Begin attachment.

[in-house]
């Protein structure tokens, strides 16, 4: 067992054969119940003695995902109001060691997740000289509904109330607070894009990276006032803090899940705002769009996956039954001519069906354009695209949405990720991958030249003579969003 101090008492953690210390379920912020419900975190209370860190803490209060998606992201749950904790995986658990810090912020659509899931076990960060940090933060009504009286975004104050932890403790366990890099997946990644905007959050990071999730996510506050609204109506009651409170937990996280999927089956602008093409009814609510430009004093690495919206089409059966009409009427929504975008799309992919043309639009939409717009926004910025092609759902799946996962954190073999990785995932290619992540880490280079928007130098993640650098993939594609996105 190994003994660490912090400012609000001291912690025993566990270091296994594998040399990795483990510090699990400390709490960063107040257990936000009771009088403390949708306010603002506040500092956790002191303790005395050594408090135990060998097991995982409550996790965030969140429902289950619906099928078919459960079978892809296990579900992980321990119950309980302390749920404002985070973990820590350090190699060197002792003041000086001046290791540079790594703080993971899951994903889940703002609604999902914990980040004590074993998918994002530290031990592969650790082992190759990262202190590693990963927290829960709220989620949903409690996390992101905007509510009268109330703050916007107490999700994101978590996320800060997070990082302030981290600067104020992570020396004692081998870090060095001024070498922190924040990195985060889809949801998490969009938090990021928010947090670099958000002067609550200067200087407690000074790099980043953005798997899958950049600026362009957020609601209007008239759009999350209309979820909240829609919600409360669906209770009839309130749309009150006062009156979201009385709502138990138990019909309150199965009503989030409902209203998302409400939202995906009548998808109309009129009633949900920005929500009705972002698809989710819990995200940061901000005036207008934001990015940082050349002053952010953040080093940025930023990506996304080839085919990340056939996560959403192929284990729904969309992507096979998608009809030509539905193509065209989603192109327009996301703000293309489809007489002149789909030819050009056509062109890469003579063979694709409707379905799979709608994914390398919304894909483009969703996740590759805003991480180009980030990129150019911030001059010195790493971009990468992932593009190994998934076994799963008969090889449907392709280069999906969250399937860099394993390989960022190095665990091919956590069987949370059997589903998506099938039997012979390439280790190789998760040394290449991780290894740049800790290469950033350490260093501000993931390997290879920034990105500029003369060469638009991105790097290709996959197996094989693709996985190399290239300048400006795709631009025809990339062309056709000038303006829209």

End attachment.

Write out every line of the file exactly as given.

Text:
[in-house]
């Protein structure tokens, strides 16, 4: 067992054969119940003695995902109001060691997740000289509904109330607070894009990276006032803090899940705002769009996956039954001519069906354009695209949405990720991958030249003579969003 101090008492953690210390379920912020419900975190209370860190803490209060998606992201749950904790995986658990810090912020659509899931076990960060940090933060009504009286975004104050932890403790366990890099997946990644905007959050990071999730996510506050609204109506009651409170937990996280999927089956602008093409009814609510430009004093690495919206089409059966009409009427929504975008799309992919043309639009939409717009926004910025092609759902799946996962954190073999990785995932290619992540880490280079928007130098993640650098993939594609996105 190994003994660490912090400012609000001291912690025993566990270091296994594998040399990795483990510090699990400390709490960063107040257990936000009771009088403390949708306010603002506040500092956790002191303790005395050594408090135990060998097991995982409550996790965030969140429902289950619906099928078919459960079978892809296990579900992980321990119950309980302390749920404002985070973990820590350090190699060197002792003041000086001046290791540079790594703080993971899951994903889940703002609604999902914990980040004590074993998918994002530290031990592969650790082992190759990262202190590693990963927290829960709220989620949903409690996390992101905007509510009268109330703050916007107490999700994101978590996320800060997070990082302030981290600067104020992570020396004692081998870090060095001024070498922190924040990195985060889809949801998490969009938090990021928010947090670099958000002067609550200067200087407690000074790099980043953005798997899958950049600026362009957020609601209007008239759009999350209309979820909240829609919600409360669906209770009839309130749309009150006062009156979201009385709502138990138990019909309150199965009503989030409902209203998302409400939202995906009548998808109309009129009633949900920005929500009705972002698809989710819990995200940061901000005036207008934001990015940082050349002053952010953040080093940025930023990506996304080839085919990340056939996560959403192929284990729904969309992507096979998608009809030509539905193509065209989603192109327009996301703000293309489809007489002149789909030819050009056509062109890469003579063979694709409707379905799979709608994914390398919304894909483009969703996740590759805003991480180009980030990129150019911030001059010195790493971009990468992932593009190994998934076994799963008969090889449907392709280069999906969250399937860099394993390989960022190095665990091919956590069987949370059997589903998506099938039997012979390439280790190789998760040394290449991780290894740049800790290469950033350490260093501000993931390997290879920034990105500029003369060469638009991105790097290709996959197996094989693709996985190399290239300048400006795709631009025809990339062309056709000038303006829209």